Many people ask about using engine additives such as Slick 50 in their Miata. Even the United States Federal Trade Commission has filed complaints against the makers of Slick 50 for false advertising claims! The makers recently agreed to a settlement of the complaint in which they agree to stop the deceptive advertising. In addition, here is another article of interest on the subject, along with some history.
Bottom line: We don't recommend it.
The following email question was sent to Slick 50 Vice President, Doug Ross. His reply follows.
I've read your rebuttal to the various bits of information which have circulated for some time. (I've also read the same "Snake Oil" type of article in print as well as on the Web.) What I have not seen is anyone other than your company tout the benefits of your product as compared to plain old motor oil (which has gotten me 180,000 miles on my last car and 140,000 on the current one, both without any sort of engine wear which would result in burning excess oil.)
Why don't the automakers demand that their customers use Slick50 as a condition of the powertrain warranty? Wouldn't it save them a fortune in warranty repairs?
Gary J. Fischman
From: Doug Ross <email@example.com> Gary: You rarely see anyone touting the value of any product unless they have an interest in it. Slick 50 is offered by thousands of new car dealers, mechanics and oil change specialists. Slick 50 is endorsed by automotive journalists such as Bob Sikorsky. Click and Clack (Tom and Ray Magliozzi) have come out in favor of it. I guess we could pay some ex-astronauts, ex-swimmers, ex-baseball players, ex-racers, etc. to endorse it, but why? Slick 50 sponsors and lot of racers (of course they endorse the products) but not for their endorsements. That's promotion, advertising and association with a positive experience for our customers. An awful lot of racers used Slick 50 long before the company ever even thought of getting involved at the track. If imitation is anything like an endorsement, you can look at Valvoline which has come out with TM8...an engine treatment combining Teflon and other surface active ingredients in a manner similar to Slick 50. Quaker State endorsed Slick 50 in the most sincere way possible: It paid good money for the company. I don't truly know the answers to a lot of your questions regarding the auto industry. I caution everyone who reads the "Snake Oil" type articles to do so critically. Notice whether they actually are saying sometbing proven about Slick 50 or just tarring the product through negative association. Also know there has been (and still is) a lot of animosity toward Slick 50 from the oil companies. Their sales and marketing forces have pushed a lot of outright false material into the popular press over the years. Since Slick 50 has run so much legitimate research and published with the SAE most of the negative information has dried up. But, a lot of old, false material remains in the record and probably will for a long time. So far as why the auto industry hasn't adopted Slick 50 as standard equipment, I don't know. The old negatives may be some reason why. The mainline oil industry and its scientists are much closer to the auto industry that Slick 50 has ever been. As a part of the Quaker State group of companies that may change. Then there is money (which should probably be listed first). The auto industry doesn't really enjoy that fine a reputation among the general public. Also, anyone familiar with first fill and OEM economics will tell you, it's tough to get rich supplying the auto industry. It may well be that being a "high tech product on the OUTSIDE of the old boy network" is better for Slick 50 than becoming a part of the group that has given us side-saddle gas tanks, exploding Pintos, Chrysler mini-van door latches, Corvairs....you get the idea, hundreds upon thousands of technical failures and shortcomings. Slick 50 may never want to be original equipment. But, either way, it has only been in the past few yeares that Slick 50 has produced the kind of serious test data automakers need. The unfortunate part about that is that the fuel and lubricants experts inside the industry long ago staked out positions on Slick 50, most of them negative. It's hard to change when you have argued against something for so long. Then there is the famous reticence to adopt new technology, especially technology not invented within their network. How long did consumers wait for suspect technologies such as radial tires, gas shocks, rectangular headlights? Again, the list is long. Who knows what the future will bring. The oil and auto industries are increasingly desperate for new wear fighting chemistries to support the demands on oil. Components of Slick 50 technology may well find their way into that mix. Hope this isn't too much. But, felt I ought to offer you some thoughts. Doug Ross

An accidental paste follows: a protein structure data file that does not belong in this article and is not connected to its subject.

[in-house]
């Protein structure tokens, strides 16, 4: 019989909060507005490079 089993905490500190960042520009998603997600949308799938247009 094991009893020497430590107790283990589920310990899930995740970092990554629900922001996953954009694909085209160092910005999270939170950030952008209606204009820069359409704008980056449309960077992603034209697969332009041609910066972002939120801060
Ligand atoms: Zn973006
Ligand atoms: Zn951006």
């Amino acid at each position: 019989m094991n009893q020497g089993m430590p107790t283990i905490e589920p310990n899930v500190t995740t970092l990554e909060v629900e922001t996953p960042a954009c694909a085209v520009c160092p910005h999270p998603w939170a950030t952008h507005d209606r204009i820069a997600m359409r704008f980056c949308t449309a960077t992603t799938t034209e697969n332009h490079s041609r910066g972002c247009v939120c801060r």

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20 January, 2002